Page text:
Navigate the Underground

Underground utility installation remains a bright spot in the current economic slowdown. There is a lot of fiber optic line still being installed, and many electric companies continue to bury electric power lines.

But you need the right equipment to compete, and over the last few years that has increasingly meant horizontal directional drills. While trenchers and cable plows still have advantages in specific applications, an increasingly congested network of existing utilities favors directional drilling.

Maximize speed and efficiency
St. Cloud, MN-based Dig America Utility Contracting has 20 years of experience, specializing in telephone, fiber optic and electric utility installation. "We normally have four or five crews going on different projects at one time," says Rich Wieneke, project manager. The company owns Astec and Vermeer directional drills, as well as Case backhoe-loaders.

Due to the nature of its projects, Dig America doesn't do much trenching anymore. "Most of the areas are now directional drill areas," notes Wieneke. "There are a lot of areas where you have two telephone companies, you have cable television and gas. "By the time you do all of your potholing and try to get your cables underneath everything, it is easier to directional drill, pull back your pipe and pull your cable through it. There is so much time savings, it is unbelievable."

For example, one client wanted to place underground electric line. "You have sprinkler lines, you have gas lines to barbecue grills and electric lines going to garages," says Wieneke. "You directional drill and you are underneath all of that."

Dig America also uses cable plows and backhoe-loaders for utility installations. In many instances, a backhoe-loader may be more productive. "It depends on the existing utilities and the kind of ground," says Wieneke. "The problem with the trencher is unless you have a wide open area, you are doing more potholing under your utilities. It is easier to just take the backhoe and dig it or a directional drill and pull back a piece of pipe."

A recent project bid required Dig America to directional drill more than half of the 3/4-mile installation. "We bid this whole project as directional drill," says Wieneke. This was due to the economics of hauling another piece of equipment to the jobsite, plus the cost of the restoration. With the drill, there was no restoration involved.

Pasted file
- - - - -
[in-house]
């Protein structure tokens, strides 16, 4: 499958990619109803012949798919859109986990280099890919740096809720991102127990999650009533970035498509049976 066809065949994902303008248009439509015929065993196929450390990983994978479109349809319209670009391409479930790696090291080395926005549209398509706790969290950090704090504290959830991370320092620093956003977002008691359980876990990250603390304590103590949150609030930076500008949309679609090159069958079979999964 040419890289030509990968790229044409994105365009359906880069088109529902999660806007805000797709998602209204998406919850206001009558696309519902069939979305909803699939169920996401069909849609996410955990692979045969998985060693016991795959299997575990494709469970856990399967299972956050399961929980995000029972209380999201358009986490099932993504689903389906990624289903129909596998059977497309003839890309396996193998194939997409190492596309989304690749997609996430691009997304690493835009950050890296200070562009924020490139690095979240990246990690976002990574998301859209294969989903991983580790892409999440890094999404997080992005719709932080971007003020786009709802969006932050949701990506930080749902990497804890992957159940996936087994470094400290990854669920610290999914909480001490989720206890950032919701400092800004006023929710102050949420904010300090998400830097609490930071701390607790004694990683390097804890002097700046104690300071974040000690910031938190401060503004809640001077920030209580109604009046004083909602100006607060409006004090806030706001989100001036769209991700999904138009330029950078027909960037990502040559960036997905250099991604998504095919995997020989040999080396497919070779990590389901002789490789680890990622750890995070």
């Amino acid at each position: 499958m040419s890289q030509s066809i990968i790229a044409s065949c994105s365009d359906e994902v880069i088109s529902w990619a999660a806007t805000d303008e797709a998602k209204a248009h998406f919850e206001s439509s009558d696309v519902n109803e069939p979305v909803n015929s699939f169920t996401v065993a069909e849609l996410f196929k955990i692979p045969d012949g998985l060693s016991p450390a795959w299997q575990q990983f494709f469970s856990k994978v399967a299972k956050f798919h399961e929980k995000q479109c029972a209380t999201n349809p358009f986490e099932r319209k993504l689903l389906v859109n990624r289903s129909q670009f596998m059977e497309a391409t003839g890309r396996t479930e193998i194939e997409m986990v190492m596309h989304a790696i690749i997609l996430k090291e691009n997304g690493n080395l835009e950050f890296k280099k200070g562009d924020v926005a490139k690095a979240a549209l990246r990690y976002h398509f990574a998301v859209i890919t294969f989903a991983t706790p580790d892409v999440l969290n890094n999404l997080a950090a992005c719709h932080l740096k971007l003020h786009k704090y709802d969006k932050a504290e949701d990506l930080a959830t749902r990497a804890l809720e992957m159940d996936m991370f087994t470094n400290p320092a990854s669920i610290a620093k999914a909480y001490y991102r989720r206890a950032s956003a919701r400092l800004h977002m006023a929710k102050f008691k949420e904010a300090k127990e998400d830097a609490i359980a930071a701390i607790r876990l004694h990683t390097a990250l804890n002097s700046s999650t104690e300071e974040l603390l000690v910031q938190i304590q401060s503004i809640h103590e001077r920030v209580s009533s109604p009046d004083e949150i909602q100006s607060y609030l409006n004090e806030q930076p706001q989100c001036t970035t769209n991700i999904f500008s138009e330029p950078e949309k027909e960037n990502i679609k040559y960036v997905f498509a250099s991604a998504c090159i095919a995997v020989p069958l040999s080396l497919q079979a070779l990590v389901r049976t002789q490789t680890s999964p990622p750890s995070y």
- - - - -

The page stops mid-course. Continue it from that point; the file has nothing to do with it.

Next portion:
The speed of the directional drilling is also an advantage. "If you have good ground, there is no reason you can't do a couple of thousand feet a day," says Wieneke. "My best day trenching was 1,900 ft. That was in ideal conditions. Then you spend another half day backfilling, tamping and restoring it. With a directional drill, you do that same thing in one day. The only restoration you have is this little 6-in. hole where you located the utility."

Another advantage with directional drills is the ability to run bore logs. "[With] every rod, we know exactly what pitch it is going down, what depth it is at, where it is laying," says Wieneke.

Contrary to what you might expect, Wieneke believes the locating process actually requires more skill than the drilling itself. "Kids that play Nintendo on television - we find those are our best operators," says Wieneke. "Most important is the guy who is running the locator for the directional drill. It takes a little experience. He usually works with somebody to figure out, 'I have to go under this utility and then correct myself.' That takes the most time."

So far, Dig America has not found any types of soils the drills couldn't tackle with the right drill head installed. "You can go 100 miles and have completely different soil conditions," says Wieneke. "We have drilled solid rock, clay, swamps where it is just muck. We have done everything with it." You simply need to attach the appropriate drill head for the application.